National Pulse

New Innovation Act, aimed at 'patent trolls,' would require more details in infringement complaints

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Rep. Darrell Issa insists that the Innovation Act “will not be watered down.” AP Photo

It is a rare instance of bipartisan consensus. Democrats and Republicans in Congress agree that "patent trolls" are using dubious infringement claims to pressure others to purchase patent licenses, thus extorting millions of dollars annually from businesses large and small across the U.S. The trolls are a threat to both America's economy and its ability to innovate, according to many legislators.

So it was no surprise when, on Feb. 5, Rep. Darrell E. Issa, R-Calif., chair of the House Intellectual Property Subcommittee, introduced the Innovation Act. This anti-troll legislation would make important changes in patent law, such as toughening the requirements for infringement complaints, delaying discovery until after claim construction rulings, allowing manufacturers to intervene in infringement suits brought against their products' end-users, and significantly increasing the risk that the losing party in an infringement suit must pay the winner's legal fees.

"This is the most significant bipartisan patent bill that we've seen in Congress for years," says Scott F. Partridge, a partner in the Houston office of Baker Botts and a council member of the ABA Section of Intellectual Property Law.

The Innovation Act is identical to a bill Issa sponsored last congressional term. The earlier bill easily passed the House of Representatives but was never considered by the Democrat-controlled Senate. Now that the GOP controls both wings of Congress, many observers predict that the current Innovation Act will become law this term. Other experts are more doubtful, noting that although the bill is popular on the Hill, many provisions are drawing fire from prominent legal experts, including the Intellectual Property Law Section and the association itself.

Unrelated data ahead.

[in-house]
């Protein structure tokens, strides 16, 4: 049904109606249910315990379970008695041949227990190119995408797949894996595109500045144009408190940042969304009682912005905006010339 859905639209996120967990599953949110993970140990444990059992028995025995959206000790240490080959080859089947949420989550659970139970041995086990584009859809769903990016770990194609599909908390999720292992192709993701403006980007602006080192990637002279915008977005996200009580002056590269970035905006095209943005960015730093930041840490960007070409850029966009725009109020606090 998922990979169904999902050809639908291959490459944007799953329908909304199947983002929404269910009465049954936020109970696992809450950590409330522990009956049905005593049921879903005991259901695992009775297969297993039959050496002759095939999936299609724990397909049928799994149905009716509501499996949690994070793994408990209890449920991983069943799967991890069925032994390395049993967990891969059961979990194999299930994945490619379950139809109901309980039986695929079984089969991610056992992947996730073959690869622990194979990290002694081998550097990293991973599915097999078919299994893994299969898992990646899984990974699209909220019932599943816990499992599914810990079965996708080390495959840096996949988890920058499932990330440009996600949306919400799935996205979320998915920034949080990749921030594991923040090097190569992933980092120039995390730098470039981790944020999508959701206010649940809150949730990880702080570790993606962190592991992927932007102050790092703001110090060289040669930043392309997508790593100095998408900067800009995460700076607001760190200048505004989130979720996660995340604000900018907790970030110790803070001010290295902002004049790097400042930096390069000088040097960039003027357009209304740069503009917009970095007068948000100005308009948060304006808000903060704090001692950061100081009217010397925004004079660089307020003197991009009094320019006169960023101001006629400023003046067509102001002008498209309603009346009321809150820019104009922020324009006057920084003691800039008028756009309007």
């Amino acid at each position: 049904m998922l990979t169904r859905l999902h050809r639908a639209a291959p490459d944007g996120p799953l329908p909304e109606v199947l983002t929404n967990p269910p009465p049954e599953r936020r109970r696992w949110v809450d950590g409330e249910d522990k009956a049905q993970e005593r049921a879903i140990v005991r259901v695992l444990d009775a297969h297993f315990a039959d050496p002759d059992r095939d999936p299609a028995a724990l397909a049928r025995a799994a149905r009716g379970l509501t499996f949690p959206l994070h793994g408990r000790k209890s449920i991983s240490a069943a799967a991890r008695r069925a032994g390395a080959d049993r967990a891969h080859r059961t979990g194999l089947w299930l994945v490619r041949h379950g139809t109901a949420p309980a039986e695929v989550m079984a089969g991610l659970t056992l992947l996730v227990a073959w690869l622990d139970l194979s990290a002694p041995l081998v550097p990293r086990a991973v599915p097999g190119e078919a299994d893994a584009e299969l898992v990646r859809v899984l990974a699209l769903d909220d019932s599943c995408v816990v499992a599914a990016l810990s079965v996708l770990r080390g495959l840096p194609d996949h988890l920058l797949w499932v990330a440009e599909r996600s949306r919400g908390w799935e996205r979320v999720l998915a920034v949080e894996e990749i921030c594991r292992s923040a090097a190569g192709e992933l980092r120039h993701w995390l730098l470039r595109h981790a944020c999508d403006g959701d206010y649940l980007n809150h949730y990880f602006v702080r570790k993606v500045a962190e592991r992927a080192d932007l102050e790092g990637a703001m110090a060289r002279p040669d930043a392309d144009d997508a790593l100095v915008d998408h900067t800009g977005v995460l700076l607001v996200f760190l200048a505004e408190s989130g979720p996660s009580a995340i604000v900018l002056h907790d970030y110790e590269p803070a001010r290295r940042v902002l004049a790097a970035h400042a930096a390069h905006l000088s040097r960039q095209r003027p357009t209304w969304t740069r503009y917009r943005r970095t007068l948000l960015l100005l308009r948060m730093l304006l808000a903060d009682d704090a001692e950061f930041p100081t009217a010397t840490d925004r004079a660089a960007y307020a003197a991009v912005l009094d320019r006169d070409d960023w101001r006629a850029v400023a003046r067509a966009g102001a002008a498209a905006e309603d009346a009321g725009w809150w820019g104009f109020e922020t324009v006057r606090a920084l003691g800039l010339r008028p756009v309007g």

One of the most contentious parts of the Innovation Act is its requirement for more specificity in patent infringement complaints. Currently, many courts allow such complaints to contain just the information specified by the complaint for patent infringement, Civil Form 18: the number of the allegedly infringed patent, the date such patent issued, a cursory description of the patented invention (e.g., an electric motor), and an assertion that the defendant is infringing the patent. The complaint needs no additional details about the alleged infringement.

This allows patent trolls to issue infringement threats against businesses without spending time and money to determine whether any one of these businesses has actually infringed.

The complaint's vagueness puts the full burden of investigation onto alleged infringers. They must pay for legal counsel to review the allegedly infringed patent and determine how the patent claims apply to the defendants' goods/services. Many small businesses cannot afford that.

Even more costly is when an alleged infringer wants to dispute a troll's infringement claim. These suits can last for years, with average legal fees running from $600,000 (for suits seeking less than $1 million in damages) to $5.5 million (for suits asserting more than $25 million in damages), according to a 2013 report by the American Intellectual Property Law Association. On top of those costs, a defendant could be held liable for infringement and forced to pay hefty damages. Rather than risk all that, many alleged infringers just pay off trolls.

The Innovation Act aims to change all this, in part by making it harder and more expensive for trolls to file infringement complaints. The legislation would abolish Civil Form 18. Every infringement complaint (and counterclaim) would need to provide detailed information about the alleged infringement, including: what specific claims in a patent are allegedly infringed, what specific goods/services allegedly infringe these claims, and how each accused good/service meets each limitation of each asserted patent claim. Required details may be omitted only if the patentee cannot obtain the necessary information after reasonable effort. The act adds that the Judicial Conference should recommend an appropriate new-form patent infringement complaint.